• NamadaNamada Veteran
    edited March 2017

    New invention to save people from airplane crash, does it work in real life?

  • ShoshinShoshin No one in particular Nowhere Special Veteran

    What thoughts would have gone through your head?

    "Uh-oh...Here we go again".....

    Would you be ready to face death and accept it?

    "I" would never be ready ....but "non-self" couldn't care less :)

  • NirvanaNirvana aka BUBBA   `     `     ` `     ` Outa Range Fridays thru Sundays South Carolina, USA Veteran

    My main concern would be whether I would deal with all the screaming people. Really, it's just a ride!

  • @Namada said:
    If you are on a plane that is about to crash within 10 minutes. What thoughts would have gone through your head? Your family and friends are not on the plane and you can not contact them.

    Would you be ready to face death and accept it?

    I'd probably be worrying about whether I turned off the gas. :p

  • Lee82Lee82 Veteran

    Interesting question. Assuming that I knew I had 10 minutes left and that the plane was definitely going to crash (thus I would not be spending the 10 minutes trying to save myself and everyone else), I'd like to say that I would take a couple of minutes to compose myself and tell myself that now is the time to put things in to practice. You cannot change the outcome so why pain yourself over it?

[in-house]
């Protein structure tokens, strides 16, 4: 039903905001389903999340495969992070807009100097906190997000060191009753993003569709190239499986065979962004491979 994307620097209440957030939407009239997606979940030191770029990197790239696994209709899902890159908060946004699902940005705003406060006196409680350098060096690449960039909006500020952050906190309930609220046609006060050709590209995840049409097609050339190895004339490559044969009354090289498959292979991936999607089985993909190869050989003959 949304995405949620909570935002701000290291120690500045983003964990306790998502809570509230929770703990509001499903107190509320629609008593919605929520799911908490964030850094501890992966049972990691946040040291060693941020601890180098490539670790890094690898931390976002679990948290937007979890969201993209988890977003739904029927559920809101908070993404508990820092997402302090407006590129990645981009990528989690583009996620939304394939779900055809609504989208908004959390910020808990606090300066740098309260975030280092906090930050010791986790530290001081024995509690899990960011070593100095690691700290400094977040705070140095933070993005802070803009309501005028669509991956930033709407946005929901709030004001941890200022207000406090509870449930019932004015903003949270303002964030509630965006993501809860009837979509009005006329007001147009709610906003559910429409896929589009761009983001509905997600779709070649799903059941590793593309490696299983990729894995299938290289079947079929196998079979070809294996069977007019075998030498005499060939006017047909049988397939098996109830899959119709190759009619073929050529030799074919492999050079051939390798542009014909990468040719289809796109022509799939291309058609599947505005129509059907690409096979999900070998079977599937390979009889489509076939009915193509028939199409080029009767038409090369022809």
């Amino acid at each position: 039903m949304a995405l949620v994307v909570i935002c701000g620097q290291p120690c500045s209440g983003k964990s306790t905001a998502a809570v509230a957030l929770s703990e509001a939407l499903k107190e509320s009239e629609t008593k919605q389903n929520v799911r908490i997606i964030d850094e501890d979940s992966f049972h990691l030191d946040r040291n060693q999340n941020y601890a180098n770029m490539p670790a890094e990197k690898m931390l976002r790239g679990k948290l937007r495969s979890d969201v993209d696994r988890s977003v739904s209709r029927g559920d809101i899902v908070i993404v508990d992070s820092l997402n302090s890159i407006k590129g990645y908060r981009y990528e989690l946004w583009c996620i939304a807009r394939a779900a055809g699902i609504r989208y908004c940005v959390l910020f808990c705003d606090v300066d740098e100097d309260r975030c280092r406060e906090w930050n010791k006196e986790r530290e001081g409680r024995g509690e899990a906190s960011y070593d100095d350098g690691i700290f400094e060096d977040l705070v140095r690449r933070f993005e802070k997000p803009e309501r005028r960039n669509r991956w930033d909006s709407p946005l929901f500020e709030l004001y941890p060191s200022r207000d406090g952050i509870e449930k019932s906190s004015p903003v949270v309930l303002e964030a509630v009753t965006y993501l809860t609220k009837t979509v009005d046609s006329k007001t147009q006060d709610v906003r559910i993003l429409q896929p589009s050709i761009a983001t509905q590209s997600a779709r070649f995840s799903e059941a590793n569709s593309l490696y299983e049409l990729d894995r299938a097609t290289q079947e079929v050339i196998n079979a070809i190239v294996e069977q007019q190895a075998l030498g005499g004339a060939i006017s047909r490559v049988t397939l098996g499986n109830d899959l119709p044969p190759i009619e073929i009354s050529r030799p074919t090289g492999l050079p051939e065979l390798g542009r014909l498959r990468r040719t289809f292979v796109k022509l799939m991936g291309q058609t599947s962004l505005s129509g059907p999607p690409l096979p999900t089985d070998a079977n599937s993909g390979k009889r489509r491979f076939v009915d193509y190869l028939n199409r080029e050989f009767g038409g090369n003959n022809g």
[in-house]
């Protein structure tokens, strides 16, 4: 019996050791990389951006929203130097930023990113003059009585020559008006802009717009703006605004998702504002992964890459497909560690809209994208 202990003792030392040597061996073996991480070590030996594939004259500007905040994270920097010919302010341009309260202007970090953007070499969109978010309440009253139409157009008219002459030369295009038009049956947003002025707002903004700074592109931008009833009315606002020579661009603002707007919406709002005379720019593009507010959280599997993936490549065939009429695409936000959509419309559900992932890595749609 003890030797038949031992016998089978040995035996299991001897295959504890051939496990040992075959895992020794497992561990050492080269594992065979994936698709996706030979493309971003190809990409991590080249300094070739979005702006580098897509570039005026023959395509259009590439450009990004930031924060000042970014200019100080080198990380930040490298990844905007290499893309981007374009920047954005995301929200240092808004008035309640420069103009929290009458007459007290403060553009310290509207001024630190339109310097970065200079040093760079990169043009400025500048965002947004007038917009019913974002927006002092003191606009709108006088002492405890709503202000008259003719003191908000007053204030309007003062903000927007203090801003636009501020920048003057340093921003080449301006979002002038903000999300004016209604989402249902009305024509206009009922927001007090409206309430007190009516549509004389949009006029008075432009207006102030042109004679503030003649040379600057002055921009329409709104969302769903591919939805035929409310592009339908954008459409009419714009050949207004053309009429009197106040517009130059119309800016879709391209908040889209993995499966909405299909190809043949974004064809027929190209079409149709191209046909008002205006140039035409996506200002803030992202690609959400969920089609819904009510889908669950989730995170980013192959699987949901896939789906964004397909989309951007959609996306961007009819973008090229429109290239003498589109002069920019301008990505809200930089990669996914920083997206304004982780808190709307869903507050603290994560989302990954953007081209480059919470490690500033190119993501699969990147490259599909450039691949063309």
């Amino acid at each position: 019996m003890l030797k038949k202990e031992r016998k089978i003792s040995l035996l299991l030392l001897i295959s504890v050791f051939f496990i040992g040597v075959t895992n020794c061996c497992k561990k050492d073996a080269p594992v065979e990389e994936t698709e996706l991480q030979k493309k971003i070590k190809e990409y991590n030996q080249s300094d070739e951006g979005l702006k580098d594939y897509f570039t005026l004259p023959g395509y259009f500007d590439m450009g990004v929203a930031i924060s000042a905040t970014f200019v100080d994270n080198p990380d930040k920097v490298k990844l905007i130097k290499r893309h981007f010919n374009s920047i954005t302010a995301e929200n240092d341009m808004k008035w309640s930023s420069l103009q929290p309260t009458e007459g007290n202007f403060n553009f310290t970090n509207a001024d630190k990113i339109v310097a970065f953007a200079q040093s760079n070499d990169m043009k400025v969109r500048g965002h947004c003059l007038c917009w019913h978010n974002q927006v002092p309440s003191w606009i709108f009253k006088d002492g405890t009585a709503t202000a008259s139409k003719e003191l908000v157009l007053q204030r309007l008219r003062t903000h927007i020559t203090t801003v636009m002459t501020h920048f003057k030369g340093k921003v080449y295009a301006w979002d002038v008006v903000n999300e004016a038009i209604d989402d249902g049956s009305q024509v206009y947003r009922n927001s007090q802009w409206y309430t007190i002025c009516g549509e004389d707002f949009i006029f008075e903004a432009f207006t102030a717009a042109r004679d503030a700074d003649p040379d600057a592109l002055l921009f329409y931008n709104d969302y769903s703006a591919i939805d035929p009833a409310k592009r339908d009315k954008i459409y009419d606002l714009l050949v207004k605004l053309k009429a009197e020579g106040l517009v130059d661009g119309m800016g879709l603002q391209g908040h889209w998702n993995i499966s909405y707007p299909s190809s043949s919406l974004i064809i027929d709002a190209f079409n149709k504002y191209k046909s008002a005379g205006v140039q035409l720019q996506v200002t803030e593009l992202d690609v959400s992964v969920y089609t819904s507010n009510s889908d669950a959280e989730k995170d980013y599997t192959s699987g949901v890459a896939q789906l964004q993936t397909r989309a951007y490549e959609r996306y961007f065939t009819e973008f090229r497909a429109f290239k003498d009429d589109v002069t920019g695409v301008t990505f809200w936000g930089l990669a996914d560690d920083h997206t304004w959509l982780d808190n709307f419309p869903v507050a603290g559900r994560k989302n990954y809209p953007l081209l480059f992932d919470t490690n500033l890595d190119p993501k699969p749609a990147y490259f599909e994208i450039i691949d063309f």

I've had these thoughts lately of what I would do if told I had 3 months to live. Again I'd like people to give me a few minutes to overcome the initial shock and then deal with the rest in a rational way.

    I can kind of talk from experience having been diagnosed with a brain tumor aged 26. This was before Buddhism found me and my reaction was beyond my control. Immediately on finding out my condition deteriorated and I became weak, vomiting, severe headaches and no rational thought. I had major brain surgery within 24 hours. I'd like to think that I could deal with the same situation again in a much more controlled way.

  • BuddhadragonBuddhadragon Carpe Diem Samsara Veteran

    How are you doing now, @Lee82?

    I don't like "what-if" hypothetical situations.
    I am too rooted in the present moment to even remotely consider what I'll be doing in the next hour.
    And then, I am pretty sure no-one ever reacts the way they think they are going to react...

  • RefugeeRefugee San Francisco Explorer